Malignant hypertension is a disease where, in addition to high blood pressure, there is damage to specific organs (such as the kidneys). It is a situation that needs immediate care and expert judgment as there is a risk of serious organ damage such as kidneys and even death.
Malignant arterial hypertension is characterized by severe and abruptly severe blood pressure elevation (characterizing a hypertensive emergency) where there is damage to target organs (vital organs) such as the kidneys and retina with retinal hemorrhage and papilla edema (vision). It requires an immediate reduction in blood pressure in a hospital setting. It is an important cause of morbidity and mortality.
This is why it is very important that a person is known to have high blood pressure regularly follow up with a CARDIOLOGIST and Nephrologist in Delhi and do not let you take the prescribed medications.
The suspicion of renovascular hypertension is based on suggestive clinical findings, such as treatment-refractory hypertension, appearing before 20 and after 50 years, or associated with renal insufficiency.
The main complementary tests for screening for renovascular hypertension are captopril radioisotopic renal scintigraphy, peripheral renin collection captopril test, renal artery Doppler and, more recently, magnetic resonance angiography. The diagnosis is confirmed only by arteriography. Recent studies have shown alterations in endothelial function, oxidative stress and sympathetic nervous system in renovascular hypertension, which may be involved in the cardiovascular complications of these patients.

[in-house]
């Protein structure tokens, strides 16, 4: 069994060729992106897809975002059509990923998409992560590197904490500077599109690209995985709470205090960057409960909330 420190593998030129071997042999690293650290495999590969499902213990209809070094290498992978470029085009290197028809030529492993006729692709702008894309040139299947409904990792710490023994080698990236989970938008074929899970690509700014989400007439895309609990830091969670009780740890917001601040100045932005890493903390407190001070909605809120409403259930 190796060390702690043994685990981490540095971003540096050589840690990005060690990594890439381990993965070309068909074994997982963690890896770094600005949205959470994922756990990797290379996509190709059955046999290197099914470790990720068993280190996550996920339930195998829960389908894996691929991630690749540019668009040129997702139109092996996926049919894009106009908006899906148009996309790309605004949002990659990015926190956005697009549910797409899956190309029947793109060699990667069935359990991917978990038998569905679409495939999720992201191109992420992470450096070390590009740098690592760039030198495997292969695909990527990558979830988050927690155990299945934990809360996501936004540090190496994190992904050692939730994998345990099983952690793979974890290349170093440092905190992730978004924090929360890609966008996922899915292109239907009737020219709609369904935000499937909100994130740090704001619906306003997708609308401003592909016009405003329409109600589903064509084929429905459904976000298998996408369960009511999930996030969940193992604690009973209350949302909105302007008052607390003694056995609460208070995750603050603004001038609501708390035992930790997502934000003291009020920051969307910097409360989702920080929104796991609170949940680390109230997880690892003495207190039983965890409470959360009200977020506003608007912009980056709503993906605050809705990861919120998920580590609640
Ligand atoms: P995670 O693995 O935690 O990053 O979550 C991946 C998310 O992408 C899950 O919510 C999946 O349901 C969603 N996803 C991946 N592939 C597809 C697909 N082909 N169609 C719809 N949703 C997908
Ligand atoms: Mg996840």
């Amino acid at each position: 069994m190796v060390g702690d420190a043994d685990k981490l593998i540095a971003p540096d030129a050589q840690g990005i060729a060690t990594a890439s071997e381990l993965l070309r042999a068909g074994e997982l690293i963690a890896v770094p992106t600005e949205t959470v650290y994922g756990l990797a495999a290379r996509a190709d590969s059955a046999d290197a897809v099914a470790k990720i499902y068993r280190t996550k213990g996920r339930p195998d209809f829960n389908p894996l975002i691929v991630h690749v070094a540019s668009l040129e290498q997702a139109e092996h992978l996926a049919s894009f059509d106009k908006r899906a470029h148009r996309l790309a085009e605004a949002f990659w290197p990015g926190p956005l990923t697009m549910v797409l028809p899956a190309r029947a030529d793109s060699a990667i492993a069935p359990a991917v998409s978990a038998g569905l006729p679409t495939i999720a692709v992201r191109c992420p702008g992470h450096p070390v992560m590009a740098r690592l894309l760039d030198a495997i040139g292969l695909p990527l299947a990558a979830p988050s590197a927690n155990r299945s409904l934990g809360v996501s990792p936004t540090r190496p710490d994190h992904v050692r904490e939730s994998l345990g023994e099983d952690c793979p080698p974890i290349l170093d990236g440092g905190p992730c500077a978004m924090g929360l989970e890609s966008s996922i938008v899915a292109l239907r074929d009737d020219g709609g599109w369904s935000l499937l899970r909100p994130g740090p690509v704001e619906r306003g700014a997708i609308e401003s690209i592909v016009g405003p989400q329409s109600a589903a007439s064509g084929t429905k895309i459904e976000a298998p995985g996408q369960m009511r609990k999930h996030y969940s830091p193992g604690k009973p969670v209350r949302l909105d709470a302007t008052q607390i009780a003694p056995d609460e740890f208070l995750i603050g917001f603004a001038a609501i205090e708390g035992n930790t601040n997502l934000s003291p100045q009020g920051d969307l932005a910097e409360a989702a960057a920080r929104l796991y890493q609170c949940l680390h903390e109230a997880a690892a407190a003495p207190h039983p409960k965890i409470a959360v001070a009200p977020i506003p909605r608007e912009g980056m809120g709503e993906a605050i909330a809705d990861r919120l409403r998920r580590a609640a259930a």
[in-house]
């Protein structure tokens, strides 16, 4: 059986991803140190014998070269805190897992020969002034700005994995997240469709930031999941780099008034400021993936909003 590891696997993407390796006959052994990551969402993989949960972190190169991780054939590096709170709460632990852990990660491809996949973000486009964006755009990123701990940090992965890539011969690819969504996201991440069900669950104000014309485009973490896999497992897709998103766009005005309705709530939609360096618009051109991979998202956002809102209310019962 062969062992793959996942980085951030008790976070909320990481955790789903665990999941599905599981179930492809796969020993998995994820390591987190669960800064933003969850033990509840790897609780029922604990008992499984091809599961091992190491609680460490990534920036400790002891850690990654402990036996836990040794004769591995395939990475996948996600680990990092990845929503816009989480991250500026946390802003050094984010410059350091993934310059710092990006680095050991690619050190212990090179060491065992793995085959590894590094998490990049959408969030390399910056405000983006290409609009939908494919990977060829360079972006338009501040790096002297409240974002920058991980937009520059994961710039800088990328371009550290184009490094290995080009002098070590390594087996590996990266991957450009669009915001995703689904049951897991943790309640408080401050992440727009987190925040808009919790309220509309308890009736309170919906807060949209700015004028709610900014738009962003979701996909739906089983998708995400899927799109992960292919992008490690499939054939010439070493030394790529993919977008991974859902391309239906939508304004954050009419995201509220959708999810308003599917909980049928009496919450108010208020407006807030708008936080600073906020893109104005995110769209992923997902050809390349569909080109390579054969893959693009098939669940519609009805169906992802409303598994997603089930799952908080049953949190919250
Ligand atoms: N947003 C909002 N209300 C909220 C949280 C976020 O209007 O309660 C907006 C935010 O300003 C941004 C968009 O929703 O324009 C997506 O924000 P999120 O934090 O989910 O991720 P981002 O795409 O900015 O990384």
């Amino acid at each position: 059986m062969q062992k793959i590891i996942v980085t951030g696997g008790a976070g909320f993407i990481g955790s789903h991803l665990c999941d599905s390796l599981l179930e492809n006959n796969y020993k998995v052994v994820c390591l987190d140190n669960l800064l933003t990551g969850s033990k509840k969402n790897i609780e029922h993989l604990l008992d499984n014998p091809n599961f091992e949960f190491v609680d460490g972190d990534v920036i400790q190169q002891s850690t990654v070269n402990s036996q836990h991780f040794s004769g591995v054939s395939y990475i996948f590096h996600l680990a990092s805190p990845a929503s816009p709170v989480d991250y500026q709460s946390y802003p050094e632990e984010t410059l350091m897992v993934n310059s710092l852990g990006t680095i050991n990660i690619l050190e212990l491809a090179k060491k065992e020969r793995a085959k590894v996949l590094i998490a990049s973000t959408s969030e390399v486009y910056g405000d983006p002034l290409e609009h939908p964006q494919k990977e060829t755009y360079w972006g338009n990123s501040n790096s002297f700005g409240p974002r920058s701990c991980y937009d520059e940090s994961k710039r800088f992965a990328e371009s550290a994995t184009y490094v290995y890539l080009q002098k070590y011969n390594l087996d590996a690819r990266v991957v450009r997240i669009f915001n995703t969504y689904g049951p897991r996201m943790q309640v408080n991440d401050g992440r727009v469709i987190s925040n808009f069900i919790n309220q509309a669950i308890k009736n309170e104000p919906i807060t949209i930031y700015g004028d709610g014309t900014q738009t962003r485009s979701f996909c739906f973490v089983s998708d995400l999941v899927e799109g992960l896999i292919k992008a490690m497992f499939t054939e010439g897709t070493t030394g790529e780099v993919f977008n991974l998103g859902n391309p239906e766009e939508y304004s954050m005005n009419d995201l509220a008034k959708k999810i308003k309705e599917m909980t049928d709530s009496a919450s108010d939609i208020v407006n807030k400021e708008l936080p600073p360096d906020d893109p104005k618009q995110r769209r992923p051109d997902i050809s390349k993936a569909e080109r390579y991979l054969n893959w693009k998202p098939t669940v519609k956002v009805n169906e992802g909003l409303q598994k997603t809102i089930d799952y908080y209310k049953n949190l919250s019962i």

The main goals of renovascular hypertension treatment are the effective control of arterial hypertension and the preservation of renal function. The three available therapeutic modalities include clinical treatment, angioplasty or stent implantation and surgical revascularization. The choice of treatment should be individualized based on age, etiology of stenosis and the presence of associated diseases.
Malignant hypertension is a serious complication of hypertension, characterized by severe and acute elevation of blood pressure, rapidly progressive renal failure, severe retinopathy and heart failure, culminating in the patient’s death within a few months if not treated properly. Currently, better control of blood pressure with effective treatment and knowledge of new pathophysiological mechanisms have improved the survival of these patients.